An opportunity to have students learn about local Native American neighbors was given to Skowhegan area high schoolers by the Wabanaki Center at the University of Maine.
“When you get to know someone, you no longer fear them,” said John Bear Mitchell, a member of the Penobscot Tribe and associate director of the Wabanaki Center at the University of Maine. He was speaking to an audience of 40 students from three area high schools. “If you know somebody, you won’t fear that they have something you don’t have; you won’t fear that they’re trying to take you over personally. In other words you understand them as being equal.”
Students learned stories that have been passed down in Native American oral tradition, about the formation of land, how to be a good person, why animals look the way they do, and that no one is unimportant. These included teachings of the first storyteller, Chabalak. He also got behind the humor to tell of the mistreatment and slaughter of the four federally recognized Maine tribes – Penobscot, Passamaquoddy, Maliseet and Micmac.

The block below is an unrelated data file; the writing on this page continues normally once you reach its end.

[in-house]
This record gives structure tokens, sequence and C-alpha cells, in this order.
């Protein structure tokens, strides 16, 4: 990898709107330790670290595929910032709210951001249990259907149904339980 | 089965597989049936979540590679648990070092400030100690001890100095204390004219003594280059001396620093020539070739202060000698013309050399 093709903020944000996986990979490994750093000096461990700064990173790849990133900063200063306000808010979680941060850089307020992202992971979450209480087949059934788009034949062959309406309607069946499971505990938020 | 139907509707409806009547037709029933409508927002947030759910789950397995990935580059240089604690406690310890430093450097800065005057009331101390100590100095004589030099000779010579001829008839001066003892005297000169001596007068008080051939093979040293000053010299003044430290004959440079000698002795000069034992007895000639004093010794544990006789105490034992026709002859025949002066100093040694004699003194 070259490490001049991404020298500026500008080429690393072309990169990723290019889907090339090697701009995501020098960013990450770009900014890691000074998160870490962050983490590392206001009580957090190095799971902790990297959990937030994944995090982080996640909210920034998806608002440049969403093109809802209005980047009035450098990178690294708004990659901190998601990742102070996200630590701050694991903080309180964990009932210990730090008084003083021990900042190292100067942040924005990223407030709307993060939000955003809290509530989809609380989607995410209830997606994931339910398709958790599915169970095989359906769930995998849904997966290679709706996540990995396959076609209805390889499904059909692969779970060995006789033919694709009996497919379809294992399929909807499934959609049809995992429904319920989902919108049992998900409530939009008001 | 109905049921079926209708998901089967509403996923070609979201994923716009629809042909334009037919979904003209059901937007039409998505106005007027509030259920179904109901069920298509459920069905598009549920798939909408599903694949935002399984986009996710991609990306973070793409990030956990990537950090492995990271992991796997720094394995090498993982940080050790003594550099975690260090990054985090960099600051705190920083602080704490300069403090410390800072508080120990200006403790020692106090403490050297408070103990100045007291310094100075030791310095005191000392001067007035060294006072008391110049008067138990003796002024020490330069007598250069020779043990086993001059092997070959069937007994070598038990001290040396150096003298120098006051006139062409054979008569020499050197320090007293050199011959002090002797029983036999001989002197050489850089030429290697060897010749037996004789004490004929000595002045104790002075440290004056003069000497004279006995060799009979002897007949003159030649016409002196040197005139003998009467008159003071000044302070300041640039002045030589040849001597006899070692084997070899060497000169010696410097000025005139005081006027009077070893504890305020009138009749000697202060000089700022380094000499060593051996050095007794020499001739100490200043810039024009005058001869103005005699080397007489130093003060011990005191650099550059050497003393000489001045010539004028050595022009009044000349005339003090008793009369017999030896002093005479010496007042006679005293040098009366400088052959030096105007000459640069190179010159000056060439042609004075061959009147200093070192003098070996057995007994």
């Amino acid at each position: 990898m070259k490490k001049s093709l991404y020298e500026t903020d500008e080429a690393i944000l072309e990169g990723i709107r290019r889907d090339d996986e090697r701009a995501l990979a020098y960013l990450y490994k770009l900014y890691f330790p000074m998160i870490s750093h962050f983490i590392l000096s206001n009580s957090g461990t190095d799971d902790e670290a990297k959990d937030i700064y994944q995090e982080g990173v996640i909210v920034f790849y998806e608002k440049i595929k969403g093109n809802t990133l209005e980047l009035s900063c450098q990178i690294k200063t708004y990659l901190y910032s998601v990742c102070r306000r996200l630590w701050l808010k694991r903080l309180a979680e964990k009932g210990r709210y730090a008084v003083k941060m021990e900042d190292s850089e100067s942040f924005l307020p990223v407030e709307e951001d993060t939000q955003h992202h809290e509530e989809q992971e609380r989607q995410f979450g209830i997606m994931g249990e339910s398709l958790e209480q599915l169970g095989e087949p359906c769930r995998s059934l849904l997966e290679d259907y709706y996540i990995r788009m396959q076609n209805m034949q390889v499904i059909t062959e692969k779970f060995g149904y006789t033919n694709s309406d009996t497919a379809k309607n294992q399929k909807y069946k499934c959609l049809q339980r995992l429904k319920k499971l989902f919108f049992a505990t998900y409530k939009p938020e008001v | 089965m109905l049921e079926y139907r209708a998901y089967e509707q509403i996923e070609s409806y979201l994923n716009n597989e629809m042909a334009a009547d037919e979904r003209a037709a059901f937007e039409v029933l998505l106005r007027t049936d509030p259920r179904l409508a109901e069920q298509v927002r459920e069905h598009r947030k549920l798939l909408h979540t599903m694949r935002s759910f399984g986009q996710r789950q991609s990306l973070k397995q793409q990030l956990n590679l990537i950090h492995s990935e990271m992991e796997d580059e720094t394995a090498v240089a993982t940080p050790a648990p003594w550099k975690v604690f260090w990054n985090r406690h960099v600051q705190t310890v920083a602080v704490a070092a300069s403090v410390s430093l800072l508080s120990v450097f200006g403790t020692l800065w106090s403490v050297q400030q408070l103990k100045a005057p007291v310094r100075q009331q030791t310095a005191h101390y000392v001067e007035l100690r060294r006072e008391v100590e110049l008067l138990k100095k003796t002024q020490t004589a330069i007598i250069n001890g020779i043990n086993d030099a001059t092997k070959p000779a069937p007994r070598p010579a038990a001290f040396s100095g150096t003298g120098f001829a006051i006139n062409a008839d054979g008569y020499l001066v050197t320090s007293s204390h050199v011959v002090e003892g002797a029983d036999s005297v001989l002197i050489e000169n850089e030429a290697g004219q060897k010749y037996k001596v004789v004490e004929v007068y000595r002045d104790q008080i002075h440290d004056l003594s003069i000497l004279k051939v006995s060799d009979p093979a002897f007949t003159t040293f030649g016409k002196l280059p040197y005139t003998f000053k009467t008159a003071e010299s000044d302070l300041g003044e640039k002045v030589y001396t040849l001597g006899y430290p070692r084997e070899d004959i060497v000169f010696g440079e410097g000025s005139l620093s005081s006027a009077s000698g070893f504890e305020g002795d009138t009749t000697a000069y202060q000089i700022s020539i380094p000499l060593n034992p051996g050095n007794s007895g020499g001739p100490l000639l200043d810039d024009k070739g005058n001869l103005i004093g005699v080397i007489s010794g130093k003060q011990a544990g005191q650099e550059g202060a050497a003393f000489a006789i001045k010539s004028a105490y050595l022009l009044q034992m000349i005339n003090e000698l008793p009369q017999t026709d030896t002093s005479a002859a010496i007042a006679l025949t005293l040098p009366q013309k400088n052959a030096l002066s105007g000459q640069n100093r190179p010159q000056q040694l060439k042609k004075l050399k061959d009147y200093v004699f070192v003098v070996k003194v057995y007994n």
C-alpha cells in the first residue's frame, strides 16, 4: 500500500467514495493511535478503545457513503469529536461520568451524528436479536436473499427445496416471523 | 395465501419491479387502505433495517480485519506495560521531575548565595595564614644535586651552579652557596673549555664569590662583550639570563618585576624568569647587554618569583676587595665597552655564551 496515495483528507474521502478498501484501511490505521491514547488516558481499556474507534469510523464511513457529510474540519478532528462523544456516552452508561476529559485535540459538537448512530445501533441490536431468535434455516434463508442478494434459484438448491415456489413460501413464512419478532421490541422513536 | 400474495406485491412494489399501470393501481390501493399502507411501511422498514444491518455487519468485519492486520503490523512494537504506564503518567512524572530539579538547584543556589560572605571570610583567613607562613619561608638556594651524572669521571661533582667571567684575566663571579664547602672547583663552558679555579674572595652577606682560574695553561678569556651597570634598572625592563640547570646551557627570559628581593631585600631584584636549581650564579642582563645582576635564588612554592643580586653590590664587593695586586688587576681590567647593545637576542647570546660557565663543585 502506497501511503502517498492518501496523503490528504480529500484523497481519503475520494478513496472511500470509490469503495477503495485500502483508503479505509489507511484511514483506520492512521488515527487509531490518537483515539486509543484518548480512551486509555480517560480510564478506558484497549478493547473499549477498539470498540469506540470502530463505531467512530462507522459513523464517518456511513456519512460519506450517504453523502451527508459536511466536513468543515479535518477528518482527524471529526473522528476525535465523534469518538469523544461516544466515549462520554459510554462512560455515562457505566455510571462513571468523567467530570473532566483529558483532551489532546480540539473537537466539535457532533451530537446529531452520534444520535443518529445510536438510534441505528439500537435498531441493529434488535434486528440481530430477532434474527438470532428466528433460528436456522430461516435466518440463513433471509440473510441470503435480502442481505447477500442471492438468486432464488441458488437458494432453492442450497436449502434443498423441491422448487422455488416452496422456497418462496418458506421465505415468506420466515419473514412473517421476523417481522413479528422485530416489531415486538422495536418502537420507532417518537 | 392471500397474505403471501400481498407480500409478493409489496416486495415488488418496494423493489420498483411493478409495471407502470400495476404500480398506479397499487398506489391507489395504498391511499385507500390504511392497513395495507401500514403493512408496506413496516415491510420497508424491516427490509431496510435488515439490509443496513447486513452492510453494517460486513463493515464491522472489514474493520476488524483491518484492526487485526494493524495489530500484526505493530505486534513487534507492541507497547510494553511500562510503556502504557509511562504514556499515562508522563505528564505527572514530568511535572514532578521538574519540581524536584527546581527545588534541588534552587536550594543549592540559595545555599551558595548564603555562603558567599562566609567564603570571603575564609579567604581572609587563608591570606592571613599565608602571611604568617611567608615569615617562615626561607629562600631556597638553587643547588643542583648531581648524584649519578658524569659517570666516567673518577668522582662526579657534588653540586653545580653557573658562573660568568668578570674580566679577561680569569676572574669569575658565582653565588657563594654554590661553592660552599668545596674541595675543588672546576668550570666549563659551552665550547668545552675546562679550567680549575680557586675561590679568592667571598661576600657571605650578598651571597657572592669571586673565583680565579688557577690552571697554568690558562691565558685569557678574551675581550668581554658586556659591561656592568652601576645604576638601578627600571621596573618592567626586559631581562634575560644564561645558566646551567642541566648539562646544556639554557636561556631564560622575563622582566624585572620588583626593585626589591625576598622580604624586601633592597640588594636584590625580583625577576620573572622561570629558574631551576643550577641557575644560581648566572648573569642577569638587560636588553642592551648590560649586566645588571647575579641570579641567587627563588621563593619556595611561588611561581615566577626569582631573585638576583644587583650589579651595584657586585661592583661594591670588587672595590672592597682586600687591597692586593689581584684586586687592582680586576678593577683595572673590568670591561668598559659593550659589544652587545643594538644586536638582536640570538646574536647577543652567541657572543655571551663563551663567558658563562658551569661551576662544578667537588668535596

“One of the things that happens with humor and how I try to portray what I’m doing through humor is basically not to make it as heavy, to lighten the impact, but to make a point,” Mitchell said. “You’ve got to do that because some of things are so serious, so unbelievable, that if you can’t get it across to young people, then to them it’s just preaching.
“I don’t want to preach. I want to teach.”